Subject Area: Science
Learning Objectives: Students will be able to measure temperature of running water and learn that temperature can cause chemical changes in certain kinds of plastic.
Materials Needed: A sink, one thermometer, one computer, one Micro or Micro+ 3D printer and one 250ft Chameleon 3D Ink filament spool per 2-5 students. If you print the models ahead of time, we recommend having one print per every two students.
Brief Description: Students will learn about how different temperatures can cause chameleon prints to change color. They will try to measure what temperature causes the filament to change color.
To Prepare: Students will need a computer that has the M3D software on it. We recommend one printer per every 2-5 students. The Micro or Micro+ 3D printer will need to be plugged into both the wall and the computer. Each printer will need to have a 250ft spool of Chameleon 3D Ink feeding into the external port. A spool holder is also recommended to hold the filament as it feeds into the printer.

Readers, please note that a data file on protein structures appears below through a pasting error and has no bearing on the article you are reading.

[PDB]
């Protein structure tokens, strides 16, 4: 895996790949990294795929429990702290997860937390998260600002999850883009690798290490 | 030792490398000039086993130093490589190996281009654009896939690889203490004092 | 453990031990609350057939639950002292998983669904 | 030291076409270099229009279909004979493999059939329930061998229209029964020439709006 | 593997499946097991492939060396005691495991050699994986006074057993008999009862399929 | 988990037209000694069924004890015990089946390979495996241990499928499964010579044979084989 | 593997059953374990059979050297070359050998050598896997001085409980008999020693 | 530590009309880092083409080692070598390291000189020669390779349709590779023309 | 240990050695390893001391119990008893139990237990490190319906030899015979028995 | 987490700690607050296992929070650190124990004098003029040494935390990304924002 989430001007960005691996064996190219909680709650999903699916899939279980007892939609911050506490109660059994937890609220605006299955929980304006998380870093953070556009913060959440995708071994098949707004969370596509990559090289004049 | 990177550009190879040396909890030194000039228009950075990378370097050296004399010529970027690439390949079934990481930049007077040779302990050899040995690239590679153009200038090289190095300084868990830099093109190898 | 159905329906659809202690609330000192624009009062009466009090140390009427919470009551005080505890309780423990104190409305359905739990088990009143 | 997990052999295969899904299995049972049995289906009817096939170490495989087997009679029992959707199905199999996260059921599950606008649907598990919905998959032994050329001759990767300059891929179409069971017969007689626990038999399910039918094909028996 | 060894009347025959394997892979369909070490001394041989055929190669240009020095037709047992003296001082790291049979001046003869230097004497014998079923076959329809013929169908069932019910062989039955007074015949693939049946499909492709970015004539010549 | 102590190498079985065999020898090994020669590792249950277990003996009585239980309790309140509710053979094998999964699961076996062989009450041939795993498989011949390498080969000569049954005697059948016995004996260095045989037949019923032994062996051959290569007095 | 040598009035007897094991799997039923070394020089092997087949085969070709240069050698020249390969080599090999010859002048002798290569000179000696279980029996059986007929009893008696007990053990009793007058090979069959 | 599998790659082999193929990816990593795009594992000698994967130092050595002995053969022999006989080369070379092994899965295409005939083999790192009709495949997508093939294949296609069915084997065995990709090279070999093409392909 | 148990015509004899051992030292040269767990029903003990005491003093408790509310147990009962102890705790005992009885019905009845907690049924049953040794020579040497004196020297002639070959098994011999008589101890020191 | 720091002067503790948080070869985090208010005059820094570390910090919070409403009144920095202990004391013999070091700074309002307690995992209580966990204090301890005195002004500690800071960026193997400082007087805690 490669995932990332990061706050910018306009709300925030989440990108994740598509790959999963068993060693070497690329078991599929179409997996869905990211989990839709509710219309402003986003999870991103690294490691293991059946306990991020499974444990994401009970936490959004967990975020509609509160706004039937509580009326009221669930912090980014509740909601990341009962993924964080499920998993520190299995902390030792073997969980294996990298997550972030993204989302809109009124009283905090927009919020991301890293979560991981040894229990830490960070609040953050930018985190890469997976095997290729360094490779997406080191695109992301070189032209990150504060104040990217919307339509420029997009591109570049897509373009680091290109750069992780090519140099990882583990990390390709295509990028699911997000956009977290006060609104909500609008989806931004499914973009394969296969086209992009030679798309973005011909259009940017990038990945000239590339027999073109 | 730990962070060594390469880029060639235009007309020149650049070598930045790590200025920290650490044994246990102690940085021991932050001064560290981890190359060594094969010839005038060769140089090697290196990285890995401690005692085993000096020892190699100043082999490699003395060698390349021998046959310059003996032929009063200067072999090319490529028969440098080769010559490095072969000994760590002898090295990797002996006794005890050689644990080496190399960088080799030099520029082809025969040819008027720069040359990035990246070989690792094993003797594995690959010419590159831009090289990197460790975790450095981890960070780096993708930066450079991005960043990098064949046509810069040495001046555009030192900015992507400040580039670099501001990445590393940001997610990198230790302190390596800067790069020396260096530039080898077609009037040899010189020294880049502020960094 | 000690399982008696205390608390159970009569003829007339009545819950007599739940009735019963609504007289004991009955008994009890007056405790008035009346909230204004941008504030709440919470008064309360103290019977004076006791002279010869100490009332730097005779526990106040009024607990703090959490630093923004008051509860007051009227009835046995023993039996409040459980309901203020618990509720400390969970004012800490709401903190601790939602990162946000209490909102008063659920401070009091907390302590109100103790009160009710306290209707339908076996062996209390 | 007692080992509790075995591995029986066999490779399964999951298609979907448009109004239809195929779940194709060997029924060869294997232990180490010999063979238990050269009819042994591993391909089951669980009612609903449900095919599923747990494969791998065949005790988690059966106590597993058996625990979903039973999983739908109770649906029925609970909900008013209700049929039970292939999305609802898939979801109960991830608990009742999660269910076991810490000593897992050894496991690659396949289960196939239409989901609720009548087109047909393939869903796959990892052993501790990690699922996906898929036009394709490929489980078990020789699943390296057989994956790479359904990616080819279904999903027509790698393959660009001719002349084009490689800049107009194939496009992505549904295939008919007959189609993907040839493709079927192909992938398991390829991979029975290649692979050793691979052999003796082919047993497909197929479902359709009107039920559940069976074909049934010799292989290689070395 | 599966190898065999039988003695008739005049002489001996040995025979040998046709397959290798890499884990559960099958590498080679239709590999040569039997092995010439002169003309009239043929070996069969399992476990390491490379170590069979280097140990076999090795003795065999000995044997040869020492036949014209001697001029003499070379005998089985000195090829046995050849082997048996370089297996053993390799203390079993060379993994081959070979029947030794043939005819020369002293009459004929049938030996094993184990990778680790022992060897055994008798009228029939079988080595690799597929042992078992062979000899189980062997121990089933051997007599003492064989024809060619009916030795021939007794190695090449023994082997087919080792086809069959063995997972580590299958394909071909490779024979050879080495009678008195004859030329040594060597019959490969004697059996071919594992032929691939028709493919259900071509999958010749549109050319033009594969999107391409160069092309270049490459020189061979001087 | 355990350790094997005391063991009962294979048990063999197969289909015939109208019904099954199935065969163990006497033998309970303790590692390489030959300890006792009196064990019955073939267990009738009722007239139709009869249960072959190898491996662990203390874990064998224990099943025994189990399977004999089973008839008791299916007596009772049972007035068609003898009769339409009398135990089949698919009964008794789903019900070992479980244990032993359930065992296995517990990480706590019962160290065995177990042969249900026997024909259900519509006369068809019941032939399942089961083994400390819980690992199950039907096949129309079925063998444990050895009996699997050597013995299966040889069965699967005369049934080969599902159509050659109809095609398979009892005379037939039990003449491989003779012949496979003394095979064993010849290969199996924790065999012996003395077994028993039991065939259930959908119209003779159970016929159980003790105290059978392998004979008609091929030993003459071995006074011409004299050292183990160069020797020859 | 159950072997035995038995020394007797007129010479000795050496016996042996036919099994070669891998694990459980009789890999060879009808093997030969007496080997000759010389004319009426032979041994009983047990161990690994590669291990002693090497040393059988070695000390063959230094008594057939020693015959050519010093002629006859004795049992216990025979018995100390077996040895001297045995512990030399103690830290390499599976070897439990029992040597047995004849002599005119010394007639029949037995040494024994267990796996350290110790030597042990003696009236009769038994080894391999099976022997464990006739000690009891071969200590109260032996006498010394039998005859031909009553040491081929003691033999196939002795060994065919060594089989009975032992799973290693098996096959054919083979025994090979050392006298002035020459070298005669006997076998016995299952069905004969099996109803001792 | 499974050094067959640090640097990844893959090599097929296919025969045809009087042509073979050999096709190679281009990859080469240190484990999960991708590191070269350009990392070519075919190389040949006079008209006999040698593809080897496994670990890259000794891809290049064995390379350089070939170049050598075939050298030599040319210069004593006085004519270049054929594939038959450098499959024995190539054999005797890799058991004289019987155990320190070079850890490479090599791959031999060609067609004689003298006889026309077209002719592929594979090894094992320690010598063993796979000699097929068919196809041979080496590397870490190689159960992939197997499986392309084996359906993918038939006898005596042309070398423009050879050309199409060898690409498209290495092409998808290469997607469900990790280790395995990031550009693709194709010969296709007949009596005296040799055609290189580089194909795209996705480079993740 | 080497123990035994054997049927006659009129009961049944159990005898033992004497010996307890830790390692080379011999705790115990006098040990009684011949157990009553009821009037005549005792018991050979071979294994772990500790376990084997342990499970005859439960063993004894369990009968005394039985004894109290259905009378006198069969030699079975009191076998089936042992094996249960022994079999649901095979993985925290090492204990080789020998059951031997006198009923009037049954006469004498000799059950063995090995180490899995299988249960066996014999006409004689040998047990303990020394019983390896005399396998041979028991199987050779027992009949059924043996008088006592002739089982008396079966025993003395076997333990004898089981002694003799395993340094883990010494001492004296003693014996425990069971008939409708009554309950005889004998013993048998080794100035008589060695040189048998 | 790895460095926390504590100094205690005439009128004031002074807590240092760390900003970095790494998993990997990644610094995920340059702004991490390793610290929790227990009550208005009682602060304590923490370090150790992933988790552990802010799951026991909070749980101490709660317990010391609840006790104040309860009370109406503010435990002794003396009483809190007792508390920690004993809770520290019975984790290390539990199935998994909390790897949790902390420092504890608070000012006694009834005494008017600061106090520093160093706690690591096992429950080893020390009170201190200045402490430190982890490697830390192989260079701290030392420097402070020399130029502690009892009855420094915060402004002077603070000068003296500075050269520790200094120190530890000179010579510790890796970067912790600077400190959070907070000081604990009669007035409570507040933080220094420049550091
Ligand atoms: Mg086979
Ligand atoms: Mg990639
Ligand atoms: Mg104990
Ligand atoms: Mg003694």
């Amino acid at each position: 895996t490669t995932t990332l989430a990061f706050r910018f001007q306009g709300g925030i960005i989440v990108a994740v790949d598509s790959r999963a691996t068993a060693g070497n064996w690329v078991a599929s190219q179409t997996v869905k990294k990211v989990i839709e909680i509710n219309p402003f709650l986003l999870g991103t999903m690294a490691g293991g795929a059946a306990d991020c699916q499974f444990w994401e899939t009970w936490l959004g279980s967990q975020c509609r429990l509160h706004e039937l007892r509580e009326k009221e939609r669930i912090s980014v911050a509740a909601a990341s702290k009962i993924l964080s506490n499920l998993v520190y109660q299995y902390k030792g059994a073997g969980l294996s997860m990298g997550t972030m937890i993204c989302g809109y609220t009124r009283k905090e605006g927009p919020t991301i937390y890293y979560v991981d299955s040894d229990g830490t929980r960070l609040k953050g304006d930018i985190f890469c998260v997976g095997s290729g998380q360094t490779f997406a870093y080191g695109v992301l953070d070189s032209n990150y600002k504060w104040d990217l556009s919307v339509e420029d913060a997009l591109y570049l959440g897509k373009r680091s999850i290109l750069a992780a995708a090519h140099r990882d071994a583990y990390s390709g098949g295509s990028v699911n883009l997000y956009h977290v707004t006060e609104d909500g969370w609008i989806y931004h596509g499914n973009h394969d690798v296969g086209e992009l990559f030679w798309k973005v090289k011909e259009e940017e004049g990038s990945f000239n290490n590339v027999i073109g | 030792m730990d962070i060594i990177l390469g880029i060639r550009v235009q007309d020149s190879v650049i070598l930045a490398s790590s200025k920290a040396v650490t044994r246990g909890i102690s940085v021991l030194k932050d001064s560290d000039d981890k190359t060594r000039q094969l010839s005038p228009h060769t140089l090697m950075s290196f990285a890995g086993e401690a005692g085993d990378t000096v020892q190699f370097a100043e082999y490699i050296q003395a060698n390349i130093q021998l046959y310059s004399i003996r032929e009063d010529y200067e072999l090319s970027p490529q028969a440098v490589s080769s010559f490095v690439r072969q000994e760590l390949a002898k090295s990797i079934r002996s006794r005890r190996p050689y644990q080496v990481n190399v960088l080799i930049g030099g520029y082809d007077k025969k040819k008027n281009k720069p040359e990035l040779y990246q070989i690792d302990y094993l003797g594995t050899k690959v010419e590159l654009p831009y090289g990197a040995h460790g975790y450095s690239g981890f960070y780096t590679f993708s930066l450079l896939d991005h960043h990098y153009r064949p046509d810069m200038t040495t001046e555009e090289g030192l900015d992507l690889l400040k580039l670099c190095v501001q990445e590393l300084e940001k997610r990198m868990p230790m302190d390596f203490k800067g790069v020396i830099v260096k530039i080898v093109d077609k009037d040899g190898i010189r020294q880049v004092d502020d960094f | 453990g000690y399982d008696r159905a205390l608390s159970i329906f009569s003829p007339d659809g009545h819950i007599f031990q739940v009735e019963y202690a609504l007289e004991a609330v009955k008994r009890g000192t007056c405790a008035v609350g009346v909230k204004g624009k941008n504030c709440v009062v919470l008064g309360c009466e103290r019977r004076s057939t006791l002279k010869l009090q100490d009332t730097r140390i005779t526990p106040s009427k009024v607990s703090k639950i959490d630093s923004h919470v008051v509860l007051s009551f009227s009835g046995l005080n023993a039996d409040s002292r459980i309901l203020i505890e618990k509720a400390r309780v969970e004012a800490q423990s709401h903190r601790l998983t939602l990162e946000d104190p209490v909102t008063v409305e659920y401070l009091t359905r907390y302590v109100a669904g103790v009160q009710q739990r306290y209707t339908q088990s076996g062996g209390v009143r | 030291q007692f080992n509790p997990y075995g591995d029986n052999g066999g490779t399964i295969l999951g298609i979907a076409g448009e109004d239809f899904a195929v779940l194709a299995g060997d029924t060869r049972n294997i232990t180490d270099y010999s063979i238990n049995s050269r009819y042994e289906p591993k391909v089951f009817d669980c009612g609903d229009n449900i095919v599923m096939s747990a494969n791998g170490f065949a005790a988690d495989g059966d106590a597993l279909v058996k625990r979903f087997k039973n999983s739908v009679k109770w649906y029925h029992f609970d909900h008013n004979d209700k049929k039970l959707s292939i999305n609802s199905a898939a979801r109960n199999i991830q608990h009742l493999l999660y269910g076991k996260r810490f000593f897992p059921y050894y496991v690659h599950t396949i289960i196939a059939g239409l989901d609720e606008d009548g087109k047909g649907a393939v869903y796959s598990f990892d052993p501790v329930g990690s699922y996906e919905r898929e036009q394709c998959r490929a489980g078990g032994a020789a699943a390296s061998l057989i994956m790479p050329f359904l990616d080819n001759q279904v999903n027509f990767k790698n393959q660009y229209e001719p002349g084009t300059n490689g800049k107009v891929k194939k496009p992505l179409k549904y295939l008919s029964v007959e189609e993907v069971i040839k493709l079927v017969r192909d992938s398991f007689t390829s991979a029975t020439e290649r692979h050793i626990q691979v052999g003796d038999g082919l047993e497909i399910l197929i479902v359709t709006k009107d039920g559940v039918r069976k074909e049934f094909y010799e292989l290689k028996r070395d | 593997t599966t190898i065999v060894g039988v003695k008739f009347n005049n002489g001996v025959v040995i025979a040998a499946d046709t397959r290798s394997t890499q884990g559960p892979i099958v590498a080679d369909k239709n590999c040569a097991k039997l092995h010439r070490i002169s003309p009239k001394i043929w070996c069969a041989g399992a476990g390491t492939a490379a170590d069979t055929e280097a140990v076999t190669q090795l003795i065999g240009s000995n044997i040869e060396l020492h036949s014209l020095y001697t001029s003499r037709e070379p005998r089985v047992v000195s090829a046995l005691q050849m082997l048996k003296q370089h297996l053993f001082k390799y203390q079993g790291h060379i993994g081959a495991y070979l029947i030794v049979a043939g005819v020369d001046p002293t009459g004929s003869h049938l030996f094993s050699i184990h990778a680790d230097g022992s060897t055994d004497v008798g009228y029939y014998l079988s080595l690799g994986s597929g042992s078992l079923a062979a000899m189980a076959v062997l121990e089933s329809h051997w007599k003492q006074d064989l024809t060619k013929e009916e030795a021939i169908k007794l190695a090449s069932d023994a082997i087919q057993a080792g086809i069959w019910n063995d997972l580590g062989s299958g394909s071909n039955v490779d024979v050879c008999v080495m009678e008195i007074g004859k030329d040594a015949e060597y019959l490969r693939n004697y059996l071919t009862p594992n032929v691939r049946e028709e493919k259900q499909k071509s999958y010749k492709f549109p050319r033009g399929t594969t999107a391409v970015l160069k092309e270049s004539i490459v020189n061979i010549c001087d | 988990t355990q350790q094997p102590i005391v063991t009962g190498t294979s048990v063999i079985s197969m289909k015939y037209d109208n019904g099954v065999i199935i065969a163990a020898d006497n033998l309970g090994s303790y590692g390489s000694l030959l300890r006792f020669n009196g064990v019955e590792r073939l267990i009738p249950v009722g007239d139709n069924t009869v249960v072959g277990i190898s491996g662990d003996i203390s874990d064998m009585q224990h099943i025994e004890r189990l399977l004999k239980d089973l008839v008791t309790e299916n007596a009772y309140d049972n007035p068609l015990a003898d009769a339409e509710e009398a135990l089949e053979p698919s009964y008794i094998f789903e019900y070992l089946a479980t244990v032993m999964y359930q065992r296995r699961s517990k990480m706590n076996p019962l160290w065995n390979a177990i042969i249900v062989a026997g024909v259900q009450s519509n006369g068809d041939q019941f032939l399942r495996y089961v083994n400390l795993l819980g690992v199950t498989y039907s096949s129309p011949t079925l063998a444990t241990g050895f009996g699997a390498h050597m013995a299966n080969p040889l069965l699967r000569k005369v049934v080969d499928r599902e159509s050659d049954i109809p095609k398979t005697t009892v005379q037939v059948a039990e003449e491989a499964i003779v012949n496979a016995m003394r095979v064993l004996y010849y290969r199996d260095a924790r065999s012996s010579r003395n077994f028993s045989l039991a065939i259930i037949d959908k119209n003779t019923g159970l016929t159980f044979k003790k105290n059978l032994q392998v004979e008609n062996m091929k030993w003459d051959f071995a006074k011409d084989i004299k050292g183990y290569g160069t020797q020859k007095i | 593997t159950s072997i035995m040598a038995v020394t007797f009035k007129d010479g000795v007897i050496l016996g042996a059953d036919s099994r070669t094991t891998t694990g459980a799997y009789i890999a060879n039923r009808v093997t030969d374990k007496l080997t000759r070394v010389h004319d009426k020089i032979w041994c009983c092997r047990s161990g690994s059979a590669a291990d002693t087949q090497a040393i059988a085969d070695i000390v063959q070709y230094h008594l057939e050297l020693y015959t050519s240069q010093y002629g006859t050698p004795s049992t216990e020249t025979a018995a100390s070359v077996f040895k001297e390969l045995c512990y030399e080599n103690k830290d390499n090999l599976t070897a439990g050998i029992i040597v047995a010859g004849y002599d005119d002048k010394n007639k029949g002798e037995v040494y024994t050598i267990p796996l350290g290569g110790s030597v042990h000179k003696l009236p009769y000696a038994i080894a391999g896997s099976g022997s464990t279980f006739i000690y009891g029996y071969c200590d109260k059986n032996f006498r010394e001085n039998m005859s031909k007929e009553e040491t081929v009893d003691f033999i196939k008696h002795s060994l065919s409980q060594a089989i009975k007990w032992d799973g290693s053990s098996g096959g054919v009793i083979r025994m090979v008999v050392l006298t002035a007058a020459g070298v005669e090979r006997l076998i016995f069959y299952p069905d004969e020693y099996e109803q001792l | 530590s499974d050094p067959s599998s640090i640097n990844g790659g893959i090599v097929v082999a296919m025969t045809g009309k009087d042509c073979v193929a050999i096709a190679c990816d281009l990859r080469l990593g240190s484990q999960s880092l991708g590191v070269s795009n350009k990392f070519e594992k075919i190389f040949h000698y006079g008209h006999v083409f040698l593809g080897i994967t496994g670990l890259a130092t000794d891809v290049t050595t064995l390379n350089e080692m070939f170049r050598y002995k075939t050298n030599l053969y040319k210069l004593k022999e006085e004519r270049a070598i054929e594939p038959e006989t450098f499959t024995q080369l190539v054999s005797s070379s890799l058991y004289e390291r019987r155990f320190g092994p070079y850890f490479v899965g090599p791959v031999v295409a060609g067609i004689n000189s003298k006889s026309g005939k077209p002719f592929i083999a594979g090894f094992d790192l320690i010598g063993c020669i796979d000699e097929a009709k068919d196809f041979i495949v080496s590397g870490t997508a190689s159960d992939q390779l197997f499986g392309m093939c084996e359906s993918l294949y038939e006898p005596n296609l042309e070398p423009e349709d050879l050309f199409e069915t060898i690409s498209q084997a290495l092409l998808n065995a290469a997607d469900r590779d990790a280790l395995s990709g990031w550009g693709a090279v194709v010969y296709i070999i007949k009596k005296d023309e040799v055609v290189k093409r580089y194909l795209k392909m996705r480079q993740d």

If you need assistance with any of the above please see our guides at support.printm3d.com.
You will need to decide which Chameleon filament you would like to use for this lesson. Our Chameleon 3D Ink changes to a rich white color when exposed to a specific temperature. It is available in 4 temperature modes, Hot (60°C/140°F), Warm (45°C/113°F), Touch (30°C/86°F), and Ice (15°C/59°F). Please see more about our Chameleon 3D Ink here: https://store.printm3d.com/collections/3d-ink-chameleon
You can either print the models to use ahead of time, or have the students find & print a model following our find and print lesson plan here: https://support.printm3d.com/618643-Find--Print. For this lesson we recommend a simple model such as this one: https://www.thingiverse.com/thing:2507540.
You can either give each pair or small group of students one Chameleon print or a few Chameleon prints in a variety of temperature modes.
Have the students take their prints over to a sink and run water over the print.
They should keep changing the temperature of the water until they see the color change reaction happening.
Once the color begins to change, ask students to measure the temperature of the water. See how closely their measurement lines up to the temperature at which the print is supposed to change color.